Thursday, October 27, 2005

Is road expansion in busy cities a good solution?

If you lowered the entry ticket cost of an India-Pakistan match at the Wankhade stadium, what would you expect? Obviously, lots of queues at the ticket counters!

Now suppose there is a congested road, and you expand it. There will be an initial decrease in congestion, but then quite soon you will find that the density of traffic becomes comparable to the time before the road was expanded. This can happen due to a variety of factors. The most significant being latent demand. Everybody finds it easier to undertake more trips so there are more vehicles on the road; some people will switch from a previously used road to the present one because of the promise of speed; some will find it worthwhile to invest in cars given the apparent presence of road space, and the like.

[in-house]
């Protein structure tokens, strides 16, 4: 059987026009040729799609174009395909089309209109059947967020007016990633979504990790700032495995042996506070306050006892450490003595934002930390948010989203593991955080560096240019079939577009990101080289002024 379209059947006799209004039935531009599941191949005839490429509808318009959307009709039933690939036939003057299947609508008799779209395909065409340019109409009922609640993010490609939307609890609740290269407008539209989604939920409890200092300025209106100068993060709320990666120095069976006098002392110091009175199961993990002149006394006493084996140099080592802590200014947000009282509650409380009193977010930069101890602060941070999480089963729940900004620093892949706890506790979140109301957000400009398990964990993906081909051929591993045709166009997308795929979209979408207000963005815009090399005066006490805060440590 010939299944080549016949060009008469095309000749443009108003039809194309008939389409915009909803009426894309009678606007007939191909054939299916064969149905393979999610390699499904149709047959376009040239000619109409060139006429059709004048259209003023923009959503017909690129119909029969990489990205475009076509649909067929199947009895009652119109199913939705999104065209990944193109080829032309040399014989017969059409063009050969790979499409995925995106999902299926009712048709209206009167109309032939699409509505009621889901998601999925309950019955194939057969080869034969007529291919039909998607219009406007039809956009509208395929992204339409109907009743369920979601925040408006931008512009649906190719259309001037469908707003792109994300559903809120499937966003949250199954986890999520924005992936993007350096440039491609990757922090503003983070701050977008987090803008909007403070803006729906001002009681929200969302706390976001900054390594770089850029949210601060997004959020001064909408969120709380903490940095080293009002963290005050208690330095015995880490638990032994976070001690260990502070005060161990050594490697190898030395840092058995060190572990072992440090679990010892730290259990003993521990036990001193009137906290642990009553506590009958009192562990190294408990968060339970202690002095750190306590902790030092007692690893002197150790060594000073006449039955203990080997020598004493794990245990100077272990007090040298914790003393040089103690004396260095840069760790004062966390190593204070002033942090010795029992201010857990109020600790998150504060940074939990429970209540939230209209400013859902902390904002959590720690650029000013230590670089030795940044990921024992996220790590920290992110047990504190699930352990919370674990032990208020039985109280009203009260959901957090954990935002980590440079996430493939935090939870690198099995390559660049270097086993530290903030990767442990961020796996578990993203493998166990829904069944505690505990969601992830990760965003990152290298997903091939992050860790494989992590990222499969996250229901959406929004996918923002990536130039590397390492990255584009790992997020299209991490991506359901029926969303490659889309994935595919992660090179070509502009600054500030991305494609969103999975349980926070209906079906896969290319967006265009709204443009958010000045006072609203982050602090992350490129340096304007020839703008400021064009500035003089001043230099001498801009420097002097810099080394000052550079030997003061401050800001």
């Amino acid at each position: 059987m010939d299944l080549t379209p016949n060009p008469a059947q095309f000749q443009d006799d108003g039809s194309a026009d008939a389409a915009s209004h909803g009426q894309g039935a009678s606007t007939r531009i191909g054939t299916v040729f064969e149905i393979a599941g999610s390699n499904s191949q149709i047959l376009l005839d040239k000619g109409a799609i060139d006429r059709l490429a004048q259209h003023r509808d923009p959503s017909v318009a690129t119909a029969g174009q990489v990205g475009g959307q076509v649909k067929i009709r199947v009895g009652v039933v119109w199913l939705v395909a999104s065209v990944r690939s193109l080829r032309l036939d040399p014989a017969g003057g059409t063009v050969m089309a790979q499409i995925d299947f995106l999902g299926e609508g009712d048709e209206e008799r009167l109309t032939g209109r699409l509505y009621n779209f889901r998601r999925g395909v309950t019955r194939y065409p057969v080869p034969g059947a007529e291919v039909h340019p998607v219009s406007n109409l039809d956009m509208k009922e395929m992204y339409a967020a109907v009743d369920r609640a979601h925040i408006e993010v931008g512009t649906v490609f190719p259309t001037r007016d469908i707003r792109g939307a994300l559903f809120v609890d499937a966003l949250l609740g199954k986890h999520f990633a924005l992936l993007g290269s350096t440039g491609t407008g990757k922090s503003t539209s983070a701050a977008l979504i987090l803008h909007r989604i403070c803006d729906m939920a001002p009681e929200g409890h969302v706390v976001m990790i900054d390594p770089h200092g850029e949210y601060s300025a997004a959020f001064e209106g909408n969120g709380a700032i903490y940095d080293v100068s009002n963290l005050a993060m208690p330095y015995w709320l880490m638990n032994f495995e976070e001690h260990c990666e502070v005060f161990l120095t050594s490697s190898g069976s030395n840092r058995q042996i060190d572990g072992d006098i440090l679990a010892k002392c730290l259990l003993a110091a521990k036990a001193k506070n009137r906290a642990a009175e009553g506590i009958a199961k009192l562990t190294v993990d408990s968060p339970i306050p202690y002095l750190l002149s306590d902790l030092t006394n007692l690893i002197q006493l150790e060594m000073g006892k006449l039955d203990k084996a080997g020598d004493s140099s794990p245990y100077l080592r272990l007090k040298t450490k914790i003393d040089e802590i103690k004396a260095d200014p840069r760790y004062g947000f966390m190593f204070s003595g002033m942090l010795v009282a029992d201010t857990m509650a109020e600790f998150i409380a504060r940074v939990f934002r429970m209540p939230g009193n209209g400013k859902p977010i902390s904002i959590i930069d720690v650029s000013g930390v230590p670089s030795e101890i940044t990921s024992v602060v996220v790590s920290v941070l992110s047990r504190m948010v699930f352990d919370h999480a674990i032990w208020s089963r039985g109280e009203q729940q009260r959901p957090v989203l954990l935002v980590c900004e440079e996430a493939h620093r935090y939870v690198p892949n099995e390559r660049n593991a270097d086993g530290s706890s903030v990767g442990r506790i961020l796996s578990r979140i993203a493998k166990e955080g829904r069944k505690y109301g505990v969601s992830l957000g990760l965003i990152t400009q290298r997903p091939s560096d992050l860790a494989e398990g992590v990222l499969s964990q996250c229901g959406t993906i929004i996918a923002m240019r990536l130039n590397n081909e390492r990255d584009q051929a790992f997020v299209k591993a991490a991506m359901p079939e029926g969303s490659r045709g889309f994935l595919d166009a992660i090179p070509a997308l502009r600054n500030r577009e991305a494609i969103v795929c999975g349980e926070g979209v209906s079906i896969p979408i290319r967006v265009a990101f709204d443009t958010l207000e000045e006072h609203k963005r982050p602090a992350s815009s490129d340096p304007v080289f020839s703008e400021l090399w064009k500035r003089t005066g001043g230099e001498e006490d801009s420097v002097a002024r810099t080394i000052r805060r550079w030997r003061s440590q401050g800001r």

This induced traffic as it is called is supposedly the single most important result in road planning. This is referred to as the Pigou-Knight-Downs paradox, or the Downs-Thomson paradox, or even the Braess paradox, and its basic premise is that "expanding a road system as a remedy to congestion is not only ineffective, but often counterproductive."

For more on the topic, read The Economics of Trafic Congestion

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